To say Toro y Moi’s singing on most of the tracks kills their potential is an understatement. Take “Lilly” for instance which starts out with a funky 70’s style beat, but once Toro starts his singing it becomes a watered-down track not even the cast of That ‘70’s Show would vibe to. Even when the singing makes sense in the context of a song, the instrumental is usually so much more notable that it completely outshines him. This overpowering of the vocals is something that could sound favorably immersive if done right, but unfortunately that isn’t the case here. If you’re looking for something to put on while doing homework give it a spin but if not then pass.

Rating: 4/10

Dark Sky Paradise Review

Throughout Big Sean’s music career, he’s never been looked at in the same light as his contemporaries like Drake or Kendrick Lamar. Instead, the Detroit product has found himself in the “middle-tier” group of rappers who’ve attainted commercial success, but haven’t hit a cord critically. In his latest effort Dark Sky Paradise, Sean sets out to prove he belongs with the best but ultimately falls short yet again.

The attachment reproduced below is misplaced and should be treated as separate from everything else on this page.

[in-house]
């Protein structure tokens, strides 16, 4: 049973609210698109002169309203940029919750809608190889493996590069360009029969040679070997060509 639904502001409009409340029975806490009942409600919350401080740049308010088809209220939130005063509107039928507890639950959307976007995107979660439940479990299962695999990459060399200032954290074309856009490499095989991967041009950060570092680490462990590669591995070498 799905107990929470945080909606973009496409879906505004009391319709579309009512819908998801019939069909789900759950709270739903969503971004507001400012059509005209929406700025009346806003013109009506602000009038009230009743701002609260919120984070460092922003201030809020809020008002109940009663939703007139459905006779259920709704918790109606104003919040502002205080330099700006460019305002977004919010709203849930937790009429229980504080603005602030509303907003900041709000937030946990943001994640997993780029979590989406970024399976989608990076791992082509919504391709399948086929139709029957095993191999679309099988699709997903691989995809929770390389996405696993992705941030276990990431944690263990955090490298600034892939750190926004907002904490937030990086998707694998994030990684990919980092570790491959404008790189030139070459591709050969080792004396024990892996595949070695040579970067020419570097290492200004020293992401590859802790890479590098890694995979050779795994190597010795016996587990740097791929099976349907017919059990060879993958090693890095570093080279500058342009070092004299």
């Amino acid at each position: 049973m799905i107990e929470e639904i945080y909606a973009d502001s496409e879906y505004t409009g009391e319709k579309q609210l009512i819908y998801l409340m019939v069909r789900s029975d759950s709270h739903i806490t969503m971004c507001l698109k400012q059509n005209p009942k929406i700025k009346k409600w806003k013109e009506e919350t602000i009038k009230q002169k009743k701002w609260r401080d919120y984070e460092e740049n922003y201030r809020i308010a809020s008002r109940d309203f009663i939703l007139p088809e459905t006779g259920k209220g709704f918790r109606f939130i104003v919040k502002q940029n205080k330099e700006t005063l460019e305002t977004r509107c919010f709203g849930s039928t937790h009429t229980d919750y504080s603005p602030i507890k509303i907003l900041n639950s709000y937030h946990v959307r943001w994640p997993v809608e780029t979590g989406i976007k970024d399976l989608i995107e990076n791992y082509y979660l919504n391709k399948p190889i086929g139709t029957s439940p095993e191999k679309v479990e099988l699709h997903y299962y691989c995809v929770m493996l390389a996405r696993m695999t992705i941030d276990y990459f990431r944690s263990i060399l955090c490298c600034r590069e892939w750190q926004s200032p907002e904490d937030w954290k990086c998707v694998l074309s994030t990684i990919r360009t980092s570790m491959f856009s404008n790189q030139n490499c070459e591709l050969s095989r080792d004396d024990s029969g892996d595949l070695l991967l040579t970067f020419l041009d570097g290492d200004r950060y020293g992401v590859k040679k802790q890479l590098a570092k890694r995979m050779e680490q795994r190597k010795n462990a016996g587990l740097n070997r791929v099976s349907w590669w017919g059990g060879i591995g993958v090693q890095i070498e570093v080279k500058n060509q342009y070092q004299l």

Let’s get this out of the way first: the production on Dark Sky Paradise is the best part of the LP. Kanye West executed-produced this latest offering and it shows. His, as well as others like DJ Mustard and Key Wayne’s touch on these tracks make them what they are- carrying Big Sean along with them. The name of the game here is upbeat bangers, with a hard-hitting yet club friendly vibe that is meant to be felt throughout. Standouts include the primarily West-produced “All Your Fault” which he also features on.

This brings up the next point: the features on this album outshine Sean almost every time they appear. E-40, Lil Wayne, and the before-mentioned West all overshadow Sean, who tries his best to draw attention towards himself. But while Sean’s flow is superb and one of the best in the rap game, his lyrics leave much to be desired. There just isn’t much substance in what he’s saying, making the album feel like a compilation of singles rather than a cohesive listening experience.